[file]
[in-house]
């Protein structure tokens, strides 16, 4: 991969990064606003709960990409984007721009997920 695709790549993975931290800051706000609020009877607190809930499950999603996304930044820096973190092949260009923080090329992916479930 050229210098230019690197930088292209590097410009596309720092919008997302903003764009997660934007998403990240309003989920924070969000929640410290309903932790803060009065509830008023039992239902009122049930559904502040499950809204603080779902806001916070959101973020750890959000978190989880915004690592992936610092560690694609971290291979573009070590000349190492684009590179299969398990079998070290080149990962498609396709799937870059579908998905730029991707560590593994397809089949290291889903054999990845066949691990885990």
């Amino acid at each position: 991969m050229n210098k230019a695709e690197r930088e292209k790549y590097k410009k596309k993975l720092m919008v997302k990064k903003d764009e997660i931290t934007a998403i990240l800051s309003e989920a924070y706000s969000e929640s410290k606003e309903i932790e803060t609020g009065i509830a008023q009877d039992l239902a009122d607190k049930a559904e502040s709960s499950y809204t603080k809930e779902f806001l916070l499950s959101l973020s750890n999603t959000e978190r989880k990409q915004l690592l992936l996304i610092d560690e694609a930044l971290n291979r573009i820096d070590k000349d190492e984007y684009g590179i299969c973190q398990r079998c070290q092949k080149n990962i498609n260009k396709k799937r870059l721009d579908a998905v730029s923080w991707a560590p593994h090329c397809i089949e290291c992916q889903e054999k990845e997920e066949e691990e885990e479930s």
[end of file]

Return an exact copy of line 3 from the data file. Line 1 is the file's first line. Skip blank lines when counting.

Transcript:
């Amino acid at each position: 991969m050229n210098k230019a695709e690197r930088e292209k790549y590097k410009k596309k993975l720092m919008v997302k990064k903003d764009e997660i931290t934007a998403i990240l800051s309003e989920a924070y706000s969000e929640s410290k606003e309903i932790e803060t609020g009065i509830a008023q009877d039992l239902a009122d607190k049930a559904e502040s709960s499950y809204t603080k809930e779902f806001l916070l499950s959101l973020s750890n999603t959000e978190r989880k990409q915004l690592l992936l996304i610092d560690e694609a930044l971290n291979r573009i820096d070590k000349d190492e984007y684009g590179i299969c973190q398990r079998c070290q092949k080149n990962i498609n260009k396709k799937r870059l721009d579908a998905v730029s923080w991707a560590p593994h090329c397809i089949e290291c992916q889903e054999k990845e997920e066949e691990e885990e479930s």